Born between the years of 1995 and 2012, Generation Z grew up with two features that leave marketers trying to understand what would be the best way to target this next wave of consumers. Discovering how to connect with them will be crucial as Generation Z will account for 40% of consumers by the year 2020.
Women of Generation Z were amongst those that grew up during a time with heavy social influence and in the remnants of a financial crisis. The approaches that were taken to engage Millennials are not interchangeable with the methods used to attract Gen Z. With that in mind, a new fresh approach must be taken to successfully market to Generation Z women.
Social values play a large role in reaching this demographic according to Anna Blue and Melissa Kilby, Co-Directors of the UN Foundation Girl Up. Gen Z’s view of a brands social values directly impact how they engage with that brand.
A survey of 3,500 Gen Z girls aged 14-to-19 hailing from the United States, United Kingdom, China, India, Colombia and more showed that 65% of respondents expect brands to take a stance on social issues and more than half of respondents believe that social values impact their buying decisions. 72% of the survey respondents believe it is vital to purchase from brands that are environmentally friendly.
Purchasing power as a tool for activism is a new concept that Gen Z views as inherent to who they are as activists. Aligning your product with social values aid in successfully marketing to Gen Z women. Inclusivity is one of the many concerns on the minds of activists. American Eagle’s adoption of a no-photoshop and an inclusive model campaign have increased sales in their sub-brand, Aerie, by 38%. Brand value in the eyes of consumers is linked to social impact and is a step in the right direction to understanding how to market to Generation Z women.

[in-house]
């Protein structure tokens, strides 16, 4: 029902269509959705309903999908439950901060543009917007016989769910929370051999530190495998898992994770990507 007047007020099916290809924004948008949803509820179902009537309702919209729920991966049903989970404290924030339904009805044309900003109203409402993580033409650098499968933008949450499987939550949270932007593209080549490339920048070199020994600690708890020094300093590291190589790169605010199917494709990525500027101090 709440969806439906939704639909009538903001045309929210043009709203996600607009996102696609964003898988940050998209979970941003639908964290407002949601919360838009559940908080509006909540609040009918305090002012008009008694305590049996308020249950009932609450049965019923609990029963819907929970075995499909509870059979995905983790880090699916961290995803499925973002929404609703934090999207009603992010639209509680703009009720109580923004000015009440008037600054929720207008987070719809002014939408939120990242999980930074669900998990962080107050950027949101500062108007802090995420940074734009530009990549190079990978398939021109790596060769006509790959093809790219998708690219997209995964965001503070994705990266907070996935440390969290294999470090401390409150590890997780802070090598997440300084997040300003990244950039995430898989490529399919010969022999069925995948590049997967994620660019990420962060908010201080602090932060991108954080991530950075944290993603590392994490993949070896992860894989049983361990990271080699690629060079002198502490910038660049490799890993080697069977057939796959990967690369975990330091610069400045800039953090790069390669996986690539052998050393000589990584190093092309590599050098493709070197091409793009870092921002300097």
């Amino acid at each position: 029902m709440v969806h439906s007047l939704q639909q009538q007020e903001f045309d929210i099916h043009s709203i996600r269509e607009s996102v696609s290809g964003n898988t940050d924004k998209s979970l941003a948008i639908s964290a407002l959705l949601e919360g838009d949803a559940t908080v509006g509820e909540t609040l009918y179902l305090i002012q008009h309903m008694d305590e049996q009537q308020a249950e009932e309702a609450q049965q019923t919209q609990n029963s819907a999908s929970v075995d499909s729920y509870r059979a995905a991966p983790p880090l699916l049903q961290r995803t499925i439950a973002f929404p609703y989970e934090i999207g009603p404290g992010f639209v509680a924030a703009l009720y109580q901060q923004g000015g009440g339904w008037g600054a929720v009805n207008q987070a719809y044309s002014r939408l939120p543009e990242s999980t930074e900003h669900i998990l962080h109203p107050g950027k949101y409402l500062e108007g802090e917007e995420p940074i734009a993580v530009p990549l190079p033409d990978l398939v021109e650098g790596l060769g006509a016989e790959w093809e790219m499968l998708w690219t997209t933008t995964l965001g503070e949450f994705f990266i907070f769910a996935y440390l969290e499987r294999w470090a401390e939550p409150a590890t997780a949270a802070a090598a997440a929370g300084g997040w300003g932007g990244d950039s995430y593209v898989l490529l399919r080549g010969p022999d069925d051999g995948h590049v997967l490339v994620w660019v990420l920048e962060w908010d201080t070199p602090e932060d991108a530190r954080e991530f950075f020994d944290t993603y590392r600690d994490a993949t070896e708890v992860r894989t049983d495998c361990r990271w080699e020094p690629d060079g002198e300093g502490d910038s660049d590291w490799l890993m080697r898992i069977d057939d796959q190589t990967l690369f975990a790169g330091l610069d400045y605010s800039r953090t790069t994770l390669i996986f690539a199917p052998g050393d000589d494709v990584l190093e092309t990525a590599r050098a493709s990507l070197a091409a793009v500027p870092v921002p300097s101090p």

Success in marketing to Gen Z women might also be found in utilizing the many social media platforms of today. 89% of Generation Z women enjoy viewing content created by brands and most actively engage with it through their smartphones. 97% have agreed that they like to “see/discover branded content on their social media.” Despite the instances of success using social media, using it incorrectly may result in an unsuccessful marketing attempt.
Generation Z women place emphasis on authenticity. Influencers have been used as marketing tactic for ages, but this new generation is beginning to see through that. Celebrities are no longer viewed as trusted sources of information. The type of influencers Gen Z trust are authentic influencers that can make them feel a part of something, not as though they are just being marketed to. YouTube may be the key to successful Influencer Marketing. 70% of teen YouTube subscribers see their favorite Youtubers as more relatable and are more likely to purchase products marketed by them.
That doesn’t mean they’re frivolous spenders though. Generation Z were born in a time where their mindset was heavily shaped by the recession and filled with financial uncertainty. Unlike Millennials, Gen Z feels more inclined to be savers rather than spenders. Knowing what and what not to do can help brands successfully market to Gen Z women. They want independence and fractional ownership like renting and selling according to Forbes and the Telegraph UK. These might contribute to why sharing companies like Airbnb, Uber, Citibike and more are so successful.
Gen Z is the largest generation yet beating out Millennials and the Baby Boomers. Although they may not have much buying power yet, their time isn’t far away. Learning how to market to Generation Z women is important for companies and financial institutions to do in order to succeed in the forever changing market.